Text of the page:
The rose family, Rosaceae, is one of California’s most diverse group of plants. Found throughout the world with thousands of members, the rose family also fills California with over three hundred respresentatives. Although we are all used to to the multi-colored hybrid roses that fill our neighborhoods, most members of the rose family bear little resemblance to these fancy cultivars. Of course, we have our native roses with their simple carnation pink flowers and thorny branches, but the rest of the family is quite varied. Our wild cherries, for instance, are members of the rose family, as are our strawberries and the ubiquitous local native, toyon. If you have ever admired a Channel Island ironwood, Lyonothamnus floribundus, or tasted a wild blackberry of the Rubus genus, then you have enjoyed a plant of the rose family.
Diversity also characterizes the plant communities populated by members of the rose family. You are as likely to find one thriving in constant moisture (such as the large leaved avens or spiraea) as you are to find one in the baking heat of chaparral (such as chamise or mountain mahogany). Our local woodlands are graced by the dwarf rose, Rosa gymnocarpa, while apache plume, Fallugia paradoxa, endures the harsh eastern Mojave Desert. Quite a diverse group, indeed!
With all this diversity, the rose family has something to offer most every garden. Here are a few unusual possibilities for your fall planting:
Chamaebatiaria millefolium, fern bush: This member of the rose family grows throughout much of the Western US. It ranges into California on the eastern side of the Sierra Nevada and Cascades. It grows in rocky settings as an upright shrub to about seven feet. The aromatic leaves are lance-shaped, with numerous fine leaflets. Their overall appearance is somewhat fern-like, which explains the common name. The spring growth terminates in racemes of bright white flowers. Fern bush grows in harsh settings at high elevations. It is reported to adapt quite well to other growing conditions, and does not appear to require a cold winter rest as do many other montane species. It is adaptable to a variety of soil types. After fern bush is established it is a good candidate for a naturalized bed, that is, a bed without supplemental irrigation.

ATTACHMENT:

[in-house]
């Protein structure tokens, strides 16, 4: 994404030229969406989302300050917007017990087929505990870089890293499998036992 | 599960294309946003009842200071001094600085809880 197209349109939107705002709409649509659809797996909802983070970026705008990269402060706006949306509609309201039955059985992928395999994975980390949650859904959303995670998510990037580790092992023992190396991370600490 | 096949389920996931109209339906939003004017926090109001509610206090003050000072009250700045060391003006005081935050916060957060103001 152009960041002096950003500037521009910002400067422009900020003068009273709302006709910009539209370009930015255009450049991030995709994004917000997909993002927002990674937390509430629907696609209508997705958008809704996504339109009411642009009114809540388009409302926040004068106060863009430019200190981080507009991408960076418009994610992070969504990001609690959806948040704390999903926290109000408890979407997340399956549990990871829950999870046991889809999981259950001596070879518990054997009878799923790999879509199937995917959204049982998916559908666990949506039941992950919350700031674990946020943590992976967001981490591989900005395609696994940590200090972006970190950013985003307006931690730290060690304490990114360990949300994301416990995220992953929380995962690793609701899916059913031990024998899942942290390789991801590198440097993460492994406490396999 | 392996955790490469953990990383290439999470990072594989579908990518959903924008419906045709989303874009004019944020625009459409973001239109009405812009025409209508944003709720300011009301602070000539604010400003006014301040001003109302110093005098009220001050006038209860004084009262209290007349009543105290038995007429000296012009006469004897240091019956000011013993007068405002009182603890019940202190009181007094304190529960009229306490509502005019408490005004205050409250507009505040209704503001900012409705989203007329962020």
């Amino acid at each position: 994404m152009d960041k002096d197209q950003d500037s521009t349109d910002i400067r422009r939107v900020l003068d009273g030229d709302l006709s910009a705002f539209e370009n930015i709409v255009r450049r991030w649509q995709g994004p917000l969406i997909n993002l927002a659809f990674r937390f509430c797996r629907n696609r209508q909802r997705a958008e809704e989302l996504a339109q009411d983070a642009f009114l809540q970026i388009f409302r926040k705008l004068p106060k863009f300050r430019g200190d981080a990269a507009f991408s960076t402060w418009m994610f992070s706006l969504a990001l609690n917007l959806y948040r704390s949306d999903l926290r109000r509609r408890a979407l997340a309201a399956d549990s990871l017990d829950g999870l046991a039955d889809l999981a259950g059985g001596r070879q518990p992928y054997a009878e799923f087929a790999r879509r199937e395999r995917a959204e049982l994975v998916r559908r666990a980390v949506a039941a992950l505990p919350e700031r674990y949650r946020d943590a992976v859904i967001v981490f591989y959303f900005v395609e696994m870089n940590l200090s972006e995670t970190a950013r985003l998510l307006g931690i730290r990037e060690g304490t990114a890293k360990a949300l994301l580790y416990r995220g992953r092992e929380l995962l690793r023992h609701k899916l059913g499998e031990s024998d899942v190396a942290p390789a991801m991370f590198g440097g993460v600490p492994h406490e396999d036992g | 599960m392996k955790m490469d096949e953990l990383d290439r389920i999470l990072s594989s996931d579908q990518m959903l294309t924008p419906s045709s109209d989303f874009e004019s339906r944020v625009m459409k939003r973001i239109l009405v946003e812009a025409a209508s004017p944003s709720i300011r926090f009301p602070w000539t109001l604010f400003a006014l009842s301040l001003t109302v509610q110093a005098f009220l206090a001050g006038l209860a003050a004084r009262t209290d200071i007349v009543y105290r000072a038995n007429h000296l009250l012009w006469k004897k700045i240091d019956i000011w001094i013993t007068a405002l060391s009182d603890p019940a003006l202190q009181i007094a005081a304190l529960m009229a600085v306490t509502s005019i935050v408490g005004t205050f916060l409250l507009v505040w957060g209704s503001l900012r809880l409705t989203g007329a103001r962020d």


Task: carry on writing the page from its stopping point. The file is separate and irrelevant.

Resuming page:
Cercocarpus traskiae, Santa Catalina Island mountain mahogany: This mountain mahogany grows naturally in a single arroyo on Santa Catalina Island off the California coast at Los Angeles. It has been rare since its discovery in the late nineteenth century, and only became more so with the introduction of goats, pigs and other animals to the island. Fortunately, the plant is grown commercially while earnest effort is applied to preserving wild populations. Like other native mountain mahoganies, Santa Catalina Island mountain mahogany grows in a round to columnar form as a multi-trunk large shrub or tree. The leathery oval leaves are birch-like in appearance. The undersides have a felty covering of hairs, which is this species’ distinguishing feature. The bark is a gray mahogany. The small yellow spring flowers yield numerous clusters of seeds with long, wispy “tails.” This is a hardy and adaptable shrub, well-suited to a Channel Island themed garden in the SF Bay Area.
Amelanchier utahensis, western serviceberry, is a common member of montane plant communities throughout California and beyond. In the SF Bay Area this rose relative may be discovered at Mt Diablo or Henry Coe State Park, among many other locations. I was lucky enough to notice a small stand of western serviceberry blooming in May along the east fork of Coyote Creek in Henry Coe. The clusters of white flowers stood out among the darker foliage of the serviceberry and its neighbors. This deciduous shrub grows with a rounded upright form, with dark green leaves and gray bark. The white flowers produce edible blue berries, which are relished by birds. All in all, western serviceberry is a great local shrub for wildlife support.
Fallugia paradoxa, Apache plume, is native to the Southwest and northern Mexico. In California it is found primarily in the eastern portion of San Bernardino County. Although a desert native, apache plume does quite well in a variety of settings as long as it is given soil of adequate drainage and mostly sun. Apache plume grows in a vase or open form with small finely dissected leaves and peeling gray bark. Bright white flowers appear in early spring, reminders that Fallugia paradoxa is in the Rose family. These make way for seed pods, each with numerous long feathery extensions attached to the developing seeds. The “plumes” are faintly red in color and can cover the plant for many weeks. Apache plume does well in the coastal environment of Santa Clara County (Sunset zones 15, 16 and 17).
Adenostoma sparsifolium, red shank, grows from San Luis Obispo County south into Mexico. It grows into an open tree with shredding strips (“shanks”) on red and gray bark and feathery fronds of small leaves. The flower color is cream white as with the closely related chamise, Adenostoma fasciculatum. With careful pruning, redshanks makes an interesting small tree. It is highly adaptable to a variety of soils and is best given little water after it is established.